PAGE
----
SteelPro Stephen Betts

ROCKLAND — Three historic properties in Rockland that stretch from Route 1 to the harbor were packaged together and marketed for sale, a move that could reshape the North End waterfront.

The parcels include where North End Shipyard, Steel Pro and Schooner Wharf are located. Combined, the properties have nearly nine acres, 2,100 feet of shore frontage, and 690 feet of frontage on Route 1.

“There’s nothing like this currently for sale on the coast of Maine,” Robert Baldacci of F. O. Bailey Real Estate in Falmouth said July 10.

The potential development possibilities on the properties include a hotel, marina, offices, restaurants and residences, according to the real estate company.

No sale price is being disclosed publicly.

He said when the Schooner Wharf and Steel Pro owners approached the real estate company earlier this year about putting the properties up for sale, they decided to see if North End Shipyard would agree to join the group and market all properties together.

Baldacci said there has already been interest shown by potential developers. He said a developer will need vision and patience to develop the properties to their fullest potential. He said a developer would work with community and the city government.

The ownership group hired Terrence J. DeWan & Associates, a land use consultant in Yarmouth, to look at potential development opportunities, Baldacci said.

North End Shipyard has owned the waterfront property since 1976, when Doug and Linda Lee and John Foss purchased the property from Rockland-Rockport Lime Company. The schooner captains since operated out of the shipyard, as well as provide services for other passenger schooners. The three still own the shipyard.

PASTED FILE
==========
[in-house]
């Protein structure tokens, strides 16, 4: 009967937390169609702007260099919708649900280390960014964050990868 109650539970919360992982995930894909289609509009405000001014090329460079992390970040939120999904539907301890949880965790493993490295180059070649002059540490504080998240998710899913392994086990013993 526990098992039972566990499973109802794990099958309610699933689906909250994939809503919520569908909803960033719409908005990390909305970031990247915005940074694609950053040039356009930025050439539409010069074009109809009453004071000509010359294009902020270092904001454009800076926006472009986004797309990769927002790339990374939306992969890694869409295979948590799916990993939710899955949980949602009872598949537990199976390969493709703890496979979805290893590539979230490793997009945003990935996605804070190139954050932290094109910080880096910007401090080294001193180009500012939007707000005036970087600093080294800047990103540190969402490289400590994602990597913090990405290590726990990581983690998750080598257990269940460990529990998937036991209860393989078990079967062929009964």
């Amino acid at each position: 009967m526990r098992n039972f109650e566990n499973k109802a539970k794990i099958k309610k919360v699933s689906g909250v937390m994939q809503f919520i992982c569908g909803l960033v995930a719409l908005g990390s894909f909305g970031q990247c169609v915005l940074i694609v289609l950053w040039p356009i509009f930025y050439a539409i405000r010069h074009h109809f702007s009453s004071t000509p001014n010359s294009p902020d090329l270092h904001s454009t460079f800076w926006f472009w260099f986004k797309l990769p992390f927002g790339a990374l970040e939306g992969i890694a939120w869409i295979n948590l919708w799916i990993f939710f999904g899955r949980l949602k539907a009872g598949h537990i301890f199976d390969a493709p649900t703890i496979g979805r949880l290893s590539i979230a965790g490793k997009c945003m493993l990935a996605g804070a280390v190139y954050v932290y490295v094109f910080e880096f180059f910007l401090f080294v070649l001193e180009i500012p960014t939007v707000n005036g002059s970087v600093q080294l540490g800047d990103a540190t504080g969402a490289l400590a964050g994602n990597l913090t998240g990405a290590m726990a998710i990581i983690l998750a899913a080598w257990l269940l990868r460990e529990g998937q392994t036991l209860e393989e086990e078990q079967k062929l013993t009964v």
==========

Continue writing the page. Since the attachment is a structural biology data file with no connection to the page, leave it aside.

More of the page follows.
When asked what would happen to the shipyard if the properties sell, Baldacci said that would be up to the new owners, but also said a shipyard would complement other development possibilities at the site.

SteelPro was incorporated in 1978 by Chris Beebe and Fred Carey, and started as a metal fabricator for the adjacent SeaPro, which processed waste fish into fish meal for companies such as pet food producers. Seapro closed in 1988.

SteelPro is now a metal fabricator, building stainless steel tanks used in a variety of industries such as pharmaceutical, biotechnology and chemical. The company was sold in 2013 to its 35 employees. Most employees are welders with some engineers.

Baldacci said SteelPro is amenable to relocating and has looked at other sites.

Part of the Route 1 property included in the package. Stephen Betts

Schooner Wharf consists of several acres on the waterfront. The group consists of Peter Giustra of Warren, Anthony Arey of Warren, Bruce Leiter of Rockland, Peter Moore of Scarborough and Harold Ano of Okatie, S.C.

Schooner Wharf purchased the property in 1991 from Cabot and Heidi Lyman. The property has been used in the past 30 years for a variety of working waterfront uses such as for a fuel delivery vessel that serves the islands off Rockland, lobster businesses, and delivery of trees cut from the islands.

Schooner Wharf also owns the lot at 725 Main St., where U.S. Cellular is located.

The land was also once part of the holdings of the Rockland-Rockport Lime Company. That section of the North End was the heart of the lime industry that prospered in the 1800s and early 1900s. The last of the Rockland-Rockport lime kilns shut down in 1958. Remnants of the lime kilns remain.

Rockland Mayor Ed Glaser said Rockland has to maintain a balance between working waterfront, and new investments and development.

“If someone wants to invest the millions of dollars it will take to develop those pieces of property, that’s wonderful, but there are other pieces of our waterfront that might be better suited to new uses. I worry that new users may eventually displace some of the older working waterfront uses, and that’s at the heart of what Rockland’s waterfront has been,” the mayor said.

“I’d love to see hotels, and marinas and condos on the waterfront, but for every new dollar spent, it will put pressure on our fishing industry that’s already battling to stay viable. Add to that the uncertainties of potential coastal flooding from climate change, and I’m not sure that even bundled together those properties are all that attractive to a wise investor,” Glaser said.

He said the city has interest in preserving and expanding public access along the waterfront, and any sale of property, or change in use can be an opportunity to improve it.